What are Feds thinking?
The Merit Systems Protection Board wanted to know. The MSPB did a survey on employment issues and it has in now issued a new report on the federal workforce that will give readers some idea on the attitudes and opinions of the federal workforce.
The data in the report is from the agency’s Merit Principles Survey 2000 and has some interesting conclusions. The MSPB administers the survey every several years as it looks at perspectives of the federal workforce.
Here is a quick summary of the MSPB report. You can download the entire report with the MSPB’s discussion of each issue from the link on the left hand side of the page.
As many politicians have noted (and some have taken credit for), the federal workforce lost quite a few people during the 1990’s. This was done primarily through buyouts. While this meant that few people involuntary left, the downsizing was not done in a way that took into account the impact of people leaving on accomplishing the mission of an agency. In other words, some agencies used a meat ax approach to downsizing rather than carefully planning the reduction. Predictably, this approach had an impact on the beliefs and attitudes of the workforce.
First, 50% of the respondents said their work unit did not have enough employees to do the work. Another 46% said the downsizing eroded institutional memory or knowledge in their unit.
83% of employees rate their own work very highly but only 53% said the work unit as a whole was as productive. In other words, employees say they are doing a great job but the unit as a whole isn’t doing that well.
Employee job satisfaction is going down. In 1989, 70% of employees were satisfied with their jobs. In 2000, this percentage was down slightly to 67%.
The MSPB says that a crisis is looming in government. While there has been a loss of institutional memory, this loss is likely to increase. At the time of the survey, 12% of the respondents were eligible to retire. Another 32% said they would be eligible to retire from 2001-2005 and three-quarters of these employees plan to retire during that time.
Employees who plan to leave government are usually dissatisfied with their supervisor. Some 24% of survey respondents said they were dissatisfied with their supervisor and these employees say they are more likely to leave government than those who are satisfied with their supervisor.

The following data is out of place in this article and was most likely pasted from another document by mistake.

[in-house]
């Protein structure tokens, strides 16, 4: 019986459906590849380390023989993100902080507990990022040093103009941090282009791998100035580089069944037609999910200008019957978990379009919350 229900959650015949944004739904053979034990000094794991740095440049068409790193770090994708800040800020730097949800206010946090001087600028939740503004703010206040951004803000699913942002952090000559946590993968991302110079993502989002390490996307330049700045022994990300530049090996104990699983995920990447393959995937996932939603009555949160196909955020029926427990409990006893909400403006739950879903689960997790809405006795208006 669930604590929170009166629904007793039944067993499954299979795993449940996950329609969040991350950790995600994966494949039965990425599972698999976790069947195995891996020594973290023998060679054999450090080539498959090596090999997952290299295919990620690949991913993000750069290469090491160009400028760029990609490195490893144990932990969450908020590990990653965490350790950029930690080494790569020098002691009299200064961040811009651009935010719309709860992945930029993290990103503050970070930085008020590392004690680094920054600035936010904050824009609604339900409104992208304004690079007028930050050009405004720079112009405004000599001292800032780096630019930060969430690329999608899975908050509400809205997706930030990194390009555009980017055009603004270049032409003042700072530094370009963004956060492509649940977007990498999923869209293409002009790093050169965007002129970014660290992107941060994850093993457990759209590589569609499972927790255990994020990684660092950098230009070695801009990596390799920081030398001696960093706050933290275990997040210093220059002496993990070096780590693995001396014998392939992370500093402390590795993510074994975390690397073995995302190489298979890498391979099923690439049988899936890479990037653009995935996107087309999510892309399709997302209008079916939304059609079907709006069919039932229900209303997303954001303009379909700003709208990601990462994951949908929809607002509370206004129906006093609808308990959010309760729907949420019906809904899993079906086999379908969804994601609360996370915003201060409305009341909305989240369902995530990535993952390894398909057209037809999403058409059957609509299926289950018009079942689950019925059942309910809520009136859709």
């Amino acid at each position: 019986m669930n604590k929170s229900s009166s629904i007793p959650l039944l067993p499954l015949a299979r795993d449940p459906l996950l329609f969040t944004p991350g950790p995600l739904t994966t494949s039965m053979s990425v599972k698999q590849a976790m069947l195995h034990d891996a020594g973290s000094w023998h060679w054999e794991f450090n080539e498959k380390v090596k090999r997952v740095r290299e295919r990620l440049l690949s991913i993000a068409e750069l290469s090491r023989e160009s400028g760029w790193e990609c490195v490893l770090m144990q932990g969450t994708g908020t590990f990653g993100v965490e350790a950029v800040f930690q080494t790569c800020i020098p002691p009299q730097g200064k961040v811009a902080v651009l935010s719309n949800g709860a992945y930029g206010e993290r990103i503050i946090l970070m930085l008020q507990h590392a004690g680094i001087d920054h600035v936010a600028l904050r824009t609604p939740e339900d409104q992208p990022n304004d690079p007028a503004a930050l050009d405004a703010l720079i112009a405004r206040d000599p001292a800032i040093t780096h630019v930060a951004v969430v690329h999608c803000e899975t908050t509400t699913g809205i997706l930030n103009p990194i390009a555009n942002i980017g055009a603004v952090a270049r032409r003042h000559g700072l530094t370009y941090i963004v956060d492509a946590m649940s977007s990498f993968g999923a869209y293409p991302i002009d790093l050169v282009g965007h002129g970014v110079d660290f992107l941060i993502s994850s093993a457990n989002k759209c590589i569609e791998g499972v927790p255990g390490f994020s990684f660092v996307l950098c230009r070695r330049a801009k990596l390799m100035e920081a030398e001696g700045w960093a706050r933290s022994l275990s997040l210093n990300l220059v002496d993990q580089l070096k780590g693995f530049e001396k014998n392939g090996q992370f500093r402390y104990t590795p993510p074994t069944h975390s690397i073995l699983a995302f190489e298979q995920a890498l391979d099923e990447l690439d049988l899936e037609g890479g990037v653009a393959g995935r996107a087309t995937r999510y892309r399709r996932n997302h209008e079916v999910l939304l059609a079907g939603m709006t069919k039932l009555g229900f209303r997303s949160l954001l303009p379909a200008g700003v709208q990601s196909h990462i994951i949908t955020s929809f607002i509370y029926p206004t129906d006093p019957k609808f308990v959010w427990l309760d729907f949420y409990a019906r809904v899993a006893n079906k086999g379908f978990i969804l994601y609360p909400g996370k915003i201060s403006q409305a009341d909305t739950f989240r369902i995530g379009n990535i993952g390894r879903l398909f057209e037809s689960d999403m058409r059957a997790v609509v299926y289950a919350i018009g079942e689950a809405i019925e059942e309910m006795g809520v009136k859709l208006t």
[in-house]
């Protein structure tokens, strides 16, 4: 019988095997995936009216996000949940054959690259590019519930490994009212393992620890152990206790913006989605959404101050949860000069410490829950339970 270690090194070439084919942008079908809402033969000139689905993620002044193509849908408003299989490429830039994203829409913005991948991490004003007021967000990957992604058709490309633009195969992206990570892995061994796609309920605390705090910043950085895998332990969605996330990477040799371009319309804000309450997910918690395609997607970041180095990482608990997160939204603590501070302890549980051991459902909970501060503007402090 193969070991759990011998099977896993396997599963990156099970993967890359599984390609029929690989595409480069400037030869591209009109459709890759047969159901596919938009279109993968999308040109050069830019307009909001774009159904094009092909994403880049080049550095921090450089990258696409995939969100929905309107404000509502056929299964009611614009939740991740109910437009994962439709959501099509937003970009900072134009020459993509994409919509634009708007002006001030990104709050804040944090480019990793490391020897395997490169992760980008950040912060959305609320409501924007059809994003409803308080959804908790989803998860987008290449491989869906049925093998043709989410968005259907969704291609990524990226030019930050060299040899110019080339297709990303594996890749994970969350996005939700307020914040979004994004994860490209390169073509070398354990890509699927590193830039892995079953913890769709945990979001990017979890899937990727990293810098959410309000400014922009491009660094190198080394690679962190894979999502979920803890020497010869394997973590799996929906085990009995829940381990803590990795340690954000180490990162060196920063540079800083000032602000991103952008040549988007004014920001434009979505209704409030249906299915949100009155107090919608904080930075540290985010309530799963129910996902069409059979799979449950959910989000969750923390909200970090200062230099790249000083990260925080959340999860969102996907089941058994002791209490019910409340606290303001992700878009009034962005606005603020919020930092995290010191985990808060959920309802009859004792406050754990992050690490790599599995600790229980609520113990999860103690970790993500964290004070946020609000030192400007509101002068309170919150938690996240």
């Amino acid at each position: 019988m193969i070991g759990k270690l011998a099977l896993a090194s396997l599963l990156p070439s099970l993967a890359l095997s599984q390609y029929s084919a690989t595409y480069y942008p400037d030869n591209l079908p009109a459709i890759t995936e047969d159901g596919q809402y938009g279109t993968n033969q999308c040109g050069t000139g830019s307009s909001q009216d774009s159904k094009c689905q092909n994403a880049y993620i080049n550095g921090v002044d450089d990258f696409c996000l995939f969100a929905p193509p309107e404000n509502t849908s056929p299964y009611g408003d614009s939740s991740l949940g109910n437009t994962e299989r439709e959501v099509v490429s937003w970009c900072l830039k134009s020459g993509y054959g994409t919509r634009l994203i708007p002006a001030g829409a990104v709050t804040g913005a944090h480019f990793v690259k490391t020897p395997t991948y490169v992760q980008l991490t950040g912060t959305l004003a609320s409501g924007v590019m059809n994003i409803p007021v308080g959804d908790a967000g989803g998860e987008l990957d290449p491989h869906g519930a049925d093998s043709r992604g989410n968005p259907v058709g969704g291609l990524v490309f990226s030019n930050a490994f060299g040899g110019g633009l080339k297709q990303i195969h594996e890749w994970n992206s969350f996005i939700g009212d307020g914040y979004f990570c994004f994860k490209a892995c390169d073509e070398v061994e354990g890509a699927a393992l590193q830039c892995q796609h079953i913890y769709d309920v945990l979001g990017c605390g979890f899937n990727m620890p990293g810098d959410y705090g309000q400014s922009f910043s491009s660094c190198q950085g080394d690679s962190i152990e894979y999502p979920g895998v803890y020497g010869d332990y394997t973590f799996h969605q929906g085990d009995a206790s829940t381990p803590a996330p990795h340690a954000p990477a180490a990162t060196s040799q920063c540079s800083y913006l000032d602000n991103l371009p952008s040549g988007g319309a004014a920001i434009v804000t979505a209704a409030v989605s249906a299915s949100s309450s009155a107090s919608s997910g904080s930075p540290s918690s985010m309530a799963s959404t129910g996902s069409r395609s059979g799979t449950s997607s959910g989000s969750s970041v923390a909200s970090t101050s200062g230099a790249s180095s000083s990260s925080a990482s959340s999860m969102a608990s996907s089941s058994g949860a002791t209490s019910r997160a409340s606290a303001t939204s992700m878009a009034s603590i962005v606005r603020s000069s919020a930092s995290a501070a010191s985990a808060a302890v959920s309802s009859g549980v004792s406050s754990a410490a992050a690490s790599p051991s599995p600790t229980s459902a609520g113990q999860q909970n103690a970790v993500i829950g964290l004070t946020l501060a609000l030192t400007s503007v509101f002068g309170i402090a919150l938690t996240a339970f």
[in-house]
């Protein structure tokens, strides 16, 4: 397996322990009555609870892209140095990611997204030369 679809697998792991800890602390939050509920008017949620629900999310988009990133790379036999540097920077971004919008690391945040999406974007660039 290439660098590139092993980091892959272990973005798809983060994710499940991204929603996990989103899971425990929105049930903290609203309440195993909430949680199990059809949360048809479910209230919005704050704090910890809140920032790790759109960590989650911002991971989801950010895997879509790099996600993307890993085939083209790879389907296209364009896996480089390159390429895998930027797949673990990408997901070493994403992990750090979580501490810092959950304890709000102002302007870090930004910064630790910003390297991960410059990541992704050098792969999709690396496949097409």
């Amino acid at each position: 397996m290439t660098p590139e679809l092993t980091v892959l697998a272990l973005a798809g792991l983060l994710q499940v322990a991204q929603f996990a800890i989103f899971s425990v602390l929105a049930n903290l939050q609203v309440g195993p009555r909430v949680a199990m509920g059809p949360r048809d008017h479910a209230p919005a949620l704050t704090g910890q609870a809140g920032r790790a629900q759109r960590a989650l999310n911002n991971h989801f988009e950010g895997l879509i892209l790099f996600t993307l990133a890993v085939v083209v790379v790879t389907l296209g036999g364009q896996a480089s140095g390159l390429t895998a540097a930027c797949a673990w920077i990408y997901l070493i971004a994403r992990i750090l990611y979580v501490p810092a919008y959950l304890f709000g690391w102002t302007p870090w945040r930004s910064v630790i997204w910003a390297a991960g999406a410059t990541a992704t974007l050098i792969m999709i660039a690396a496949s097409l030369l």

Why are federal employees unhappy with their supervisor? There is a general perception it is very difficult to fire a poor performer who works for the federal government. The findings may give credence to that common belief.
Survey respondents are most concerned about how poor performers are treated in their work unit. 22% said their supervisor deals effectively with poor performers and 35% stated that their supervisor deals effectively with misconduct on the job. Or, stated differently, 78% of the respondents believe supervisors do not deal effectively with poor performers.
It actually gets worse. Of employees who said at least one employee in their unit deserved to be fired. Only 9% believe that their supervisor deals effectively with poor performers.
There is little doubt that the complexity of the performance and appeals process contributes to the problem. Moreover, supervisors often believe they don’t get the support necessary to take action against a poor performer.
The report contains a number of recommendations, many of which may sound familiar to you from seeing conclusions of other reports or studies. As the number of pending retirements looms, perhaps these recommendations will be read and used to enhance government effectiveness.